In a world of uncertainty, banks look to the future.
It’s been a challenging time for banks across the globe–and for Central and Eastern Europe in particular. As much of the world economy was just emerging from the throes of the Covid-19, banks faced a difficult lending environment due to low interest rates while dealing with increased pressure on their margins.
Just as normality seemed to be returning in the new year, armed conflict ended what had been the longest period of peace between major European powers in more than 2,000 years. The Russia-Ukraine war that started in late February has upended the economy of the region, paralyzed supply chains, created an unprecedented refugee crisis and raised the specter of a broader European conflict. As a result, Global Finance cannot give a Best Bank award for Russia or Ukraine. Russian banks are under severe sanctions while Ukraine is in a state of complete disarray.
One of the institutions best positioned to weather the nosebleed levels of uncertainty in the region is OTP Bank, this year’s Central and Eastern Europe regional Best Bank winner. The bank is well diversified and deeply committed to continuing its growth across the region, with 16 million customers and services in 11 countries in the area.
The crown jewel in OTP’s portfolio is OTP Bank in Hungary, the country’s largest bank, which accounted for 43% of OTP Group’s adjusted profit in 2021 and 45% of assets. Some of the group’s other market-leading institutions include DSK Bank Bulgaria, the country’s biggest retail deposit bank and retail lender; OTP Bank Serbia, which is Serbia’s second-largest bank by assets; CKB Montenegro, the biggest bank in Montenegro by assets.
In 2021, the group’s adjusted post-tax profit rose by an impressive 60%, thanks to improved operating results–driven by particularly strong growth over the year in Romania, Serbia and Albania–as well as lower risk costs. Consolidated performing loans increased by 15% over the year. Net interest margin continued a long-term trend of contraction, to 3.5%, though net interest margin improved in the fourth quarter compared to the third quarter.
The Best Bank in the Czech Republic, CSOB, is a repeat winner, thanks to its strong market share across the spectrum of banking services and its strategy of offering both banking and insurance products under one roof. CSOB is the country’s largest mortgage provider, with a 25% market share, and the second-biggest bank in the country in terms of total loans and total deposits. CSOB’s net profit rose by 90%, driven by strong portfolio quality, and robust capital and liquidity in 2021. Its net interest income rose in recent quarters with fourth-quarter 2021 net income interest 35% higher than the previous year.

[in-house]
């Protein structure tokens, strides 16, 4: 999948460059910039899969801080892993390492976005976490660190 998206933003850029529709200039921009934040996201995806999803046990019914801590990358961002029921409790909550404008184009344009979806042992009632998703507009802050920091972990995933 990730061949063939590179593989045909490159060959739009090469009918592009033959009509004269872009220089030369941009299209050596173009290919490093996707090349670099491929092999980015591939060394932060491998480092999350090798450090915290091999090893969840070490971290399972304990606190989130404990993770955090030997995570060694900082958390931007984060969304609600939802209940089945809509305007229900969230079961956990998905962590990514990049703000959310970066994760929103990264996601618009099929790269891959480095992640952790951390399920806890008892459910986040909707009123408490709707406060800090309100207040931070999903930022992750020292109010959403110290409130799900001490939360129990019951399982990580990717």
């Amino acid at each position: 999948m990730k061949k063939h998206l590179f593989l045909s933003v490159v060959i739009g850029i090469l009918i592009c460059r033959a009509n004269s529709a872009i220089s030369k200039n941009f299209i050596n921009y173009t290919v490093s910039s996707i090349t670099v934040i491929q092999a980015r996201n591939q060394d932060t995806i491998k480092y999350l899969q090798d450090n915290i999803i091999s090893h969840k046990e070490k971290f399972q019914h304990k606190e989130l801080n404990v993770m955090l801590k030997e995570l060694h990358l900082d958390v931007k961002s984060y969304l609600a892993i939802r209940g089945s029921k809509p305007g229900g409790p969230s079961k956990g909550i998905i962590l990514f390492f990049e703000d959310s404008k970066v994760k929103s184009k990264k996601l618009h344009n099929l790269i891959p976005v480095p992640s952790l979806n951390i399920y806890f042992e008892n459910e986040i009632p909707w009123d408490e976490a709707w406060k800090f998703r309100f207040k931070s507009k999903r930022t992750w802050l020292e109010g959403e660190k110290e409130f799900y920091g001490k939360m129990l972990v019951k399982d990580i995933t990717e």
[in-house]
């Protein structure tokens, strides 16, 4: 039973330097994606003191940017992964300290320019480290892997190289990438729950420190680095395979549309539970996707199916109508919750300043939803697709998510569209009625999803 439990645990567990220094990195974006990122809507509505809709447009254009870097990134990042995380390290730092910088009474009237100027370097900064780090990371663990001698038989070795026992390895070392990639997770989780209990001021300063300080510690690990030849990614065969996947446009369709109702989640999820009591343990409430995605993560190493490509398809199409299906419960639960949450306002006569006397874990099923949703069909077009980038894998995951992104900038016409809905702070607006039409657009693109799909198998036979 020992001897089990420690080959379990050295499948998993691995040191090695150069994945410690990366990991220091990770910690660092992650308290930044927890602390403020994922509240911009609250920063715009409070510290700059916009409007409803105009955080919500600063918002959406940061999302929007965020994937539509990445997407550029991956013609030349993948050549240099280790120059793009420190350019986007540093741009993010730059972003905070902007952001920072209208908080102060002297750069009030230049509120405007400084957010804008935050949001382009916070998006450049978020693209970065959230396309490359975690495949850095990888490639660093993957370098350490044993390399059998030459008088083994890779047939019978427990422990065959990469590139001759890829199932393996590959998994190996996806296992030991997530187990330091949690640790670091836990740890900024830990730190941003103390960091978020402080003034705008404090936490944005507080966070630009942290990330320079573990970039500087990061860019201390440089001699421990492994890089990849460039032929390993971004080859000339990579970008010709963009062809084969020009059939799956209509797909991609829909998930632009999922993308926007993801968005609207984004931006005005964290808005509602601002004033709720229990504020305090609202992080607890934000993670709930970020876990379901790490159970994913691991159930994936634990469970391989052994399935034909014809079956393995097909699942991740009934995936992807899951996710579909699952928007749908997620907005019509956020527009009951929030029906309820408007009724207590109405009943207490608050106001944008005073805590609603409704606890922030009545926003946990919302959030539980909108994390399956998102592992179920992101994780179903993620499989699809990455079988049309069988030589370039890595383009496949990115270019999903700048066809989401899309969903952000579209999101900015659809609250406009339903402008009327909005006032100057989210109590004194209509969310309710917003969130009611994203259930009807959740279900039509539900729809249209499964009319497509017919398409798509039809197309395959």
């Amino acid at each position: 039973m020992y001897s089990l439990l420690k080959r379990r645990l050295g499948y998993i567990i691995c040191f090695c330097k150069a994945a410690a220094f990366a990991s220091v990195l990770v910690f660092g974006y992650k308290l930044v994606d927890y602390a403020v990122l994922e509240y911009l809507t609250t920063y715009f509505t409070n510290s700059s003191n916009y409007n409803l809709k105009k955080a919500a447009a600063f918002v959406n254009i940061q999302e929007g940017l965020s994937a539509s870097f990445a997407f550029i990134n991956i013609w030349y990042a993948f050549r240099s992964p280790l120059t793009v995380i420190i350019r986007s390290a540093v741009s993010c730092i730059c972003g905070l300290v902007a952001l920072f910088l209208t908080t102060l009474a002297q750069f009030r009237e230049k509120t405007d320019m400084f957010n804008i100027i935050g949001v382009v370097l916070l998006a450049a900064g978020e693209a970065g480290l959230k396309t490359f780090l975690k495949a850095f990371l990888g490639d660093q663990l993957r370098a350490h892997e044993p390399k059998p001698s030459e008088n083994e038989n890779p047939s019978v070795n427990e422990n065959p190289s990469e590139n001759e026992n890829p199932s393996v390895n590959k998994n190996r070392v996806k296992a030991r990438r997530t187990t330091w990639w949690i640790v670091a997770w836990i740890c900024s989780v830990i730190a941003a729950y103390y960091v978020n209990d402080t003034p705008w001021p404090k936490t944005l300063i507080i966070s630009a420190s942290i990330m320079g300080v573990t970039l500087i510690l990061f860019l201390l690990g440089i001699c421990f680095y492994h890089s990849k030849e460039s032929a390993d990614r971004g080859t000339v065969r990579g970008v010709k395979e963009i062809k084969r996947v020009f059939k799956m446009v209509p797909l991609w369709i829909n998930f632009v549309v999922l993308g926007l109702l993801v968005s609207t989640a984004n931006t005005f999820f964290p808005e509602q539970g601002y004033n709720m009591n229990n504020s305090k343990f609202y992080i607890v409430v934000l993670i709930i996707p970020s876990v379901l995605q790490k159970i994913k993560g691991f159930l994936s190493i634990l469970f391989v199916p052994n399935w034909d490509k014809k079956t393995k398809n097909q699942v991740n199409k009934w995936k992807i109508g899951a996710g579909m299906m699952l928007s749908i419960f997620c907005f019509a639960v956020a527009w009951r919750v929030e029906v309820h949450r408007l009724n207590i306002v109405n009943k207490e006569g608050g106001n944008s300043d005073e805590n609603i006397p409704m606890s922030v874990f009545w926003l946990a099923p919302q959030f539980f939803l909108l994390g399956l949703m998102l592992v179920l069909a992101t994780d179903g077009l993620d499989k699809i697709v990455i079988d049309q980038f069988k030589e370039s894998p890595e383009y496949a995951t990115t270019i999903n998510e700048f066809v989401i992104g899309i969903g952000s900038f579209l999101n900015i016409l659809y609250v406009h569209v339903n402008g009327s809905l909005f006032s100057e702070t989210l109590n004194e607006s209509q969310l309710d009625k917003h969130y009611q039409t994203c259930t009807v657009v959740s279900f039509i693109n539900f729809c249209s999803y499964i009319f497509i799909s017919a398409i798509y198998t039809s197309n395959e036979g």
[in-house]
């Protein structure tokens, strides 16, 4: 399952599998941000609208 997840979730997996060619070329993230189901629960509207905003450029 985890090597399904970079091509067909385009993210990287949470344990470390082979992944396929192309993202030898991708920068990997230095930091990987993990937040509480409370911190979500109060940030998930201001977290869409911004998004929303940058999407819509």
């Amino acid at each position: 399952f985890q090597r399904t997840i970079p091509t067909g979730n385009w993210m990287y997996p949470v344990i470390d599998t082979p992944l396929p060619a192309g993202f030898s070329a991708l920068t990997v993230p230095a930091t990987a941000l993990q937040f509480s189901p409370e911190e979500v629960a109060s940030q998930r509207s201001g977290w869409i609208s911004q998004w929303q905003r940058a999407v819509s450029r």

CSOB’s continued focus on technology is paying off. “Through our investments into digitization and continuous innovations, we save people’s time and money,” says former CSOB CEO John Hollows. During the year, the number of CSOB mobile banking users increased by 43%, while the number of transactions was nearly two-thirds higher. The bank launched a virtual assistant, dubbed Kate which already addressed the queries of hundreds of thousands of customers.
Bank Millennium returns as our Best Bank winner in Poland. The bank’s market share rose steadily across the board, with a 5.5% share of total deposits and an 8.2% share of retail loans. Loans overall were up 7% for the year, while customer deposits increased by 12%. Despite this underlying strength, provisions against legal risk related to mortgages in foreign currencies hit the bottom line. As a result, the bank posted a net loss for the year.
Customer satisfaction ratings for Bank Millennium are among the highest in the market, thanks in part to its industry-leading digital and technology platform. It has close to 2 million mobile-only users and counted 161 million logins to its mobile app during the year. The bank saw a doubling of loans sold online in the fourth quarter, compared to 2020.
In Hungary, OTP Bank is the repeat Best Bank winner. Some of the highlights of the year included a 55% increase in mortgage applications and continued strong market share in household savings, at just under one-third of the market’s total. Loans to small and midsized enterprises (SMEs) rose by 26%, while market share to Hungarian corporates rose by two percentage points, to 18.6%. Net interest margin in the final quarter of the year rose to 3%, a sharp increase from 2020’s 2.7%.
“Covid-19 was very difficult and had negative ramifications; but one aspect where it was, at least from a banking point of view, positive, was that clients increased or accelerated their usage of digital channels,” reports László Bencsik, OTP’s chief financial and strategic officer. That was in part thanks to the launch of a new internet and mobile banking system on a new platform developed in-house. “So far, the feedback is overwhelmingly positive,” he says.
VUB Banka, a member of the Intesa Sanpaolo banking group, got our nod again for Best Bank in Slovakia, as operating revenues rose by 7% to €436.6 million (about $465 million) and net profit jumped 37%, to €13.3 million. Total assets rose by 20.9%, while net loans rose by 9.3%, which meant that VUB’s market share stayed at just over 21%.
“Through the year, VUB focused on implementing ESG values into our business,” CEO Alexander Resch explains. During the year, VUB sold €205.7 million of ESG funds during the year, which made it the country’s biggest distributor of such instruments, with 38.5% market share. And through the VUB Foundation, Resch reports, the bank supported 56 projects in the arenas of environmental protection, cultural heritage preservation, art, charity and several community initiatives.